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Sin and Shame

I have heard it said that the actual definition of sin is not “committing a morally bad act” but rather “missing the mark”.  In other words, sin is not an act that makes you a bad person necessarily.  Rather, sin is a mistaken act or an act that takes you where you actually do not want to go.  Another way of saying this is that sin is coming short of the glory of God.  These two definitions of sin are vastly different.

The morally bad sin implies shame.  The act is morally bad and therefore the person who commits the act is morally bad.  Accordingly, the sinner really wants to commit the sinful act (through the urging of the ego and the limbic system).  The sinner knows that it is bad and proceeds to commit the act anyway.  After the act is committed the sinner feels guilty and seeks forgiveness.  Psychologically, the Super Ego (which is the Prefrontal Cortex overlaid with shame) tells the sinner he is morally wrong for sinning.  This is a cycle of shame.  This is also a cycle of addiction because shame does not feel good and cannot be sustained forever.  If bad feelings continue over an extended period of time the ego and the limbic system kick in again and attempt to relieve the consciousness  of the bad feeling.  It then seeks out the short-term fix which is the sinful behavior.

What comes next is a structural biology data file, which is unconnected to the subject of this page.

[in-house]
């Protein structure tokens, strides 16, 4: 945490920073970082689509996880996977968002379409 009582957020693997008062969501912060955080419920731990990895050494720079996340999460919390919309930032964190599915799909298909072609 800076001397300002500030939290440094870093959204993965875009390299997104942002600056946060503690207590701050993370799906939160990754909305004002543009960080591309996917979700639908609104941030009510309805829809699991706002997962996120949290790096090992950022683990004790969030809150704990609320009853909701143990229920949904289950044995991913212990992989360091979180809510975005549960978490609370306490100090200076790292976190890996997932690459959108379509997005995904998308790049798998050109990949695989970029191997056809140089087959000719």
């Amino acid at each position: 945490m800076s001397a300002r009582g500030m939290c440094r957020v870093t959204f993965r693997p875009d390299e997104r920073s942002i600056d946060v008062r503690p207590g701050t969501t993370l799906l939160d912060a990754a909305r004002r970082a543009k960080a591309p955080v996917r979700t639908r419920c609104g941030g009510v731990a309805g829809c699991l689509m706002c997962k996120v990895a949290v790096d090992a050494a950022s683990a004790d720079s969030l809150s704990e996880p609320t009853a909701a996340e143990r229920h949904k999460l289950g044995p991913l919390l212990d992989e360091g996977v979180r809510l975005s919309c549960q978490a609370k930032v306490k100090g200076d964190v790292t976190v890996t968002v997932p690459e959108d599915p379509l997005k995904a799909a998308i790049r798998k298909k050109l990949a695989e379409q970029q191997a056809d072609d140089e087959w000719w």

According to the “sin as missing the mark” way of thinking, the sinner thinks that committing the sinful act will bring about some kind of desired result.  This desired result is typically a short-term benefit (as in the case of addiction).  Again, the sinner is encouraged to act by the ego or limbic system which hijacks consciousness and thinks in terms of short-term gains.  After the act is committed the ego and limbic system are satiated and relinquish control of consciousness.  At this point the prefrontal cortex assumes control again and recognizes that the short-term benefit is not worth the long-term ramifications.  If shame is removed from the process, the sinner realizes the mistake and seeks to rectify it.  Sin becomes a learning experience and if properly educated the prefrontal cortex is strengthened and the true self becomes more awake.  This is the path to enlightenment.

What I am attempting to describe is how shame corrupts morality.  In order for an act to be moral it cannot be motivated by shame.  Nor can it be rectified by shame after the fact.  Morality has to come from the heart.  It has to be an actual desire and goal.  It cannot be something one does to avoid humiliation.  This is inauthentic and devoid of joy.  In order to enter into the fullness of God’s glory one must truly enter into the fullness of the true-self.  This can never be done through shame because shame sets the self against the self.  Whereas, the lines of demarkation are blurred between the true-self and God.  Their interests and motivations are ultimately aligned and perhaps cannot truly be described as separate entities.